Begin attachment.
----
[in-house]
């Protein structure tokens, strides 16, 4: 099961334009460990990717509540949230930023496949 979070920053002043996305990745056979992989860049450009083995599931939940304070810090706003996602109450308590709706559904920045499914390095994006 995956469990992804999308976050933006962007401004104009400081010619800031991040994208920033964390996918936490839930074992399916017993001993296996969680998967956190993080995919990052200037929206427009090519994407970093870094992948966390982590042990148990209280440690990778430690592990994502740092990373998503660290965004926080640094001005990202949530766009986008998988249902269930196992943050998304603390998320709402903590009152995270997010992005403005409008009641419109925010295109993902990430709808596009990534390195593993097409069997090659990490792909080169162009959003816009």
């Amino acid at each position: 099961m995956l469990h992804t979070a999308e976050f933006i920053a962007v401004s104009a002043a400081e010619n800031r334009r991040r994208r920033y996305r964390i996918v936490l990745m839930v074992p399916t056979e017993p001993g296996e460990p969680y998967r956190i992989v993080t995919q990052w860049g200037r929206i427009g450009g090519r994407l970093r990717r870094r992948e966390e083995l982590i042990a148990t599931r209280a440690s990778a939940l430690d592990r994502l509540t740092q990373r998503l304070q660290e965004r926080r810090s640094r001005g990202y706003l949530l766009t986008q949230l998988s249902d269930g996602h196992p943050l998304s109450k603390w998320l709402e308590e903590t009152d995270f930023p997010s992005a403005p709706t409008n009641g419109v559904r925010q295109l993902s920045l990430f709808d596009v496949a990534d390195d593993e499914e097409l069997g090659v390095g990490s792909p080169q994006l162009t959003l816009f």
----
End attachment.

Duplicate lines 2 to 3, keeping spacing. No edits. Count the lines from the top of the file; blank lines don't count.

């Protein structure tokens, strides 16, 4: 099961334009460990990717509540949230930023496949 979070920053002043996305990745056979992989860049450009083995599931939940304070810090706003996602109450308590709706559904920045499914390095994006 995956469990992804999308976050933006962007401004104009400081010619800031991040994208920033964390996918936490839930074992399916017993001993296996969680998967956190993080995919990052200037929206427009090519994407970093870094992948966390982590042990148990209280440690990778430690592990994502740092990373998503660290965004926080640094001005990202949530766009986008998988249902269930196992943050998304603390998320709402903590009152995270997010992005403005409008009641419109925010295109993902990430709808596009990534390195593993097409069997090659990490792909080169162009959003816009």
């Amino acid at each position: 099961m995956l469990h992804t979070a999308e976050f933006i920053a962007v401004s104009a002043a400081e010619n800031r334009r991040r994208r920033y996305r964390i996918v936490l990745m839930v074992p399916t056979e017993p001993g296996e460990p969680y998967r956190i992989v993080t995919q990052w860049g200037r929206i427009g450009g090519r994407l970093r990717r870094r992948e966390e083995l982590i042990a148990t599931r209280a440690s990778a939940l430690d592990r994502l509540t740092q990373r998503l304070q660290e965004r926080r810090s640094r001005g990202y706003l949530l766009t986008q949230l998988s249902d269930g996602h196992p943050l998304s109450k603390w998320l709402e308590e903590t009152d995270f930023p997010s992005a403005p709706t409008n009641g419109v559904r925010q295109l993902s920045l990430f709808d596009v496949a990534d390195d593993e499914e097409l069997g090659v390095g990490s792909p080169q994006l162009t959003l816009f």